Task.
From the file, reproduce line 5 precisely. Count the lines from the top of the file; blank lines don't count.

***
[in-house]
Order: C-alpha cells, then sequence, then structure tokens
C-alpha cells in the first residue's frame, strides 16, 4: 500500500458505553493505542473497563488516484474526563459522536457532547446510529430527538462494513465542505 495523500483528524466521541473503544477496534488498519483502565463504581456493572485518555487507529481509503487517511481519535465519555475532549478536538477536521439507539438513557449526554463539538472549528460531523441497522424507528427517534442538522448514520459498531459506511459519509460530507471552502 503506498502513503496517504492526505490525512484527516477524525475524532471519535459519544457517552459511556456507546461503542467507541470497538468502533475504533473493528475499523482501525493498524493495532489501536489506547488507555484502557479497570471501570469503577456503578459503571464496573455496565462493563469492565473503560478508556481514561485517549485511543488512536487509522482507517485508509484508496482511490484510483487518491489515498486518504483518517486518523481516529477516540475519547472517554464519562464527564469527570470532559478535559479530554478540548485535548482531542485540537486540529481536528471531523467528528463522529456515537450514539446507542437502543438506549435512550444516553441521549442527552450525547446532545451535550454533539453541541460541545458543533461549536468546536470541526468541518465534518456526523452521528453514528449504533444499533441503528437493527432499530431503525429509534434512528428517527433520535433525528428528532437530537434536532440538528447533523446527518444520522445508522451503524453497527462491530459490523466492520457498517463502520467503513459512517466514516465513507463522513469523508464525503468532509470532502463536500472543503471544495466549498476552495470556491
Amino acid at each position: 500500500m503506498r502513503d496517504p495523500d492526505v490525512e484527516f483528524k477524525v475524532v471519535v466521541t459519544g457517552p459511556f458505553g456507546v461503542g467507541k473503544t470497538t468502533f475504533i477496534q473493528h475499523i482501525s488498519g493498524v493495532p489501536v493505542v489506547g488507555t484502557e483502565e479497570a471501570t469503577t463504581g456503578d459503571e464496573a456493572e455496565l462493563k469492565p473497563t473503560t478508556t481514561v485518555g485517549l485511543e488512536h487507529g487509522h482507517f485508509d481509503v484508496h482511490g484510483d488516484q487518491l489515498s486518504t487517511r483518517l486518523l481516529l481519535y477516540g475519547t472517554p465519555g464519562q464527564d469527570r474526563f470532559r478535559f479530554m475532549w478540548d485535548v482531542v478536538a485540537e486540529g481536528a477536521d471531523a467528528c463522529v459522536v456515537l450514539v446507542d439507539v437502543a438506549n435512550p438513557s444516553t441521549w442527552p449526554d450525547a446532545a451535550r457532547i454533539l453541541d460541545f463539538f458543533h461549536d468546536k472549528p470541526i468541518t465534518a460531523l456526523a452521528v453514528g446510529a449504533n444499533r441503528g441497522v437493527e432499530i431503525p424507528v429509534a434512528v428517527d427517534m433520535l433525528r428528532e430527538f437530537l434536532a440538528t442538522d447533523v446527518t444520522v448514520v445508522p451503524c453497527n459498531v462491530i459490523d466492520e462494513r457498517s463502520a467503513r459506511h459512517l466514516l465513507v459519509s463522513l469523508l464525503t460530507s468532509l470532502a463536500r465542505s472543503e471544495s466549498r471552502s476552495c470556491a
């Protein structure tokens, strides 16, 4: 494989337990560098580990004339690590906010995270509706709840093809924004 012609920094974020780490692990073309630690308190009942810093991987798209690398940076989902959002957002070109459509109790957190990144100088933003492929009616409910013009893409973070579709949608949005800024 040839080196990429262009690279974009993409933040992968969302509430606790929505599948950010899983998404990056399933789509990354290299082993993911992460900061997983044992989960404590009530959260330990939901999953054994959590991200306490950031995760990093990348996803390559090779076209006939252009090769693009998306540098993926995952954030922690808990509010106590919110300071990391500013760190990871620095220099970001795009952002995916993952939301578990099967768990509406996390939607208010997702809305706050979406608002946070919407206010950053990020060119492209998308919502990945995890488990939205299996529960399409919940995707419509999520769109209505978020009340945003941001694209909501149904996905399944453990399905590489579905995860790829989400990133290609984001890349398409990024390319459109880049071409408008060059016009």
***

């Protein structure tokens, strides 16, 4: 494989337990560098580990004339690590906010995270509706709840093809924004 012609920094974020780490692990073309630690308190009942810093991987798209690398940076989902959002957002070109459509109790957190990144100088933003492929009616409910013009893409973070579709949608949005800024 040839080196990429262009690279974009993409933040992968969302509430606790929505599948950010899983998404990056399933789509990354290299082993993911992460900061997983044992989960404590009530959260330990939901999953054994959590991200306490950031995760990093990348996803390559090779076209006939252009090769693009998306540098993926995952954030922690808990509010106590919110300071990391500013760190990871620095220099970001795009952002995916993952939301578990099967768990509406996390939607208010997702809305706050979406608002946070919407206010950053990020060119492209998308919502990945995890488990939205299996529960399409919940995707419509999520769109209505978020009340945003941001694209909501149904996905399944453990399905590489579905995860790829989400990133290609984001890349398409990024390319459109880049071409408008060059016009």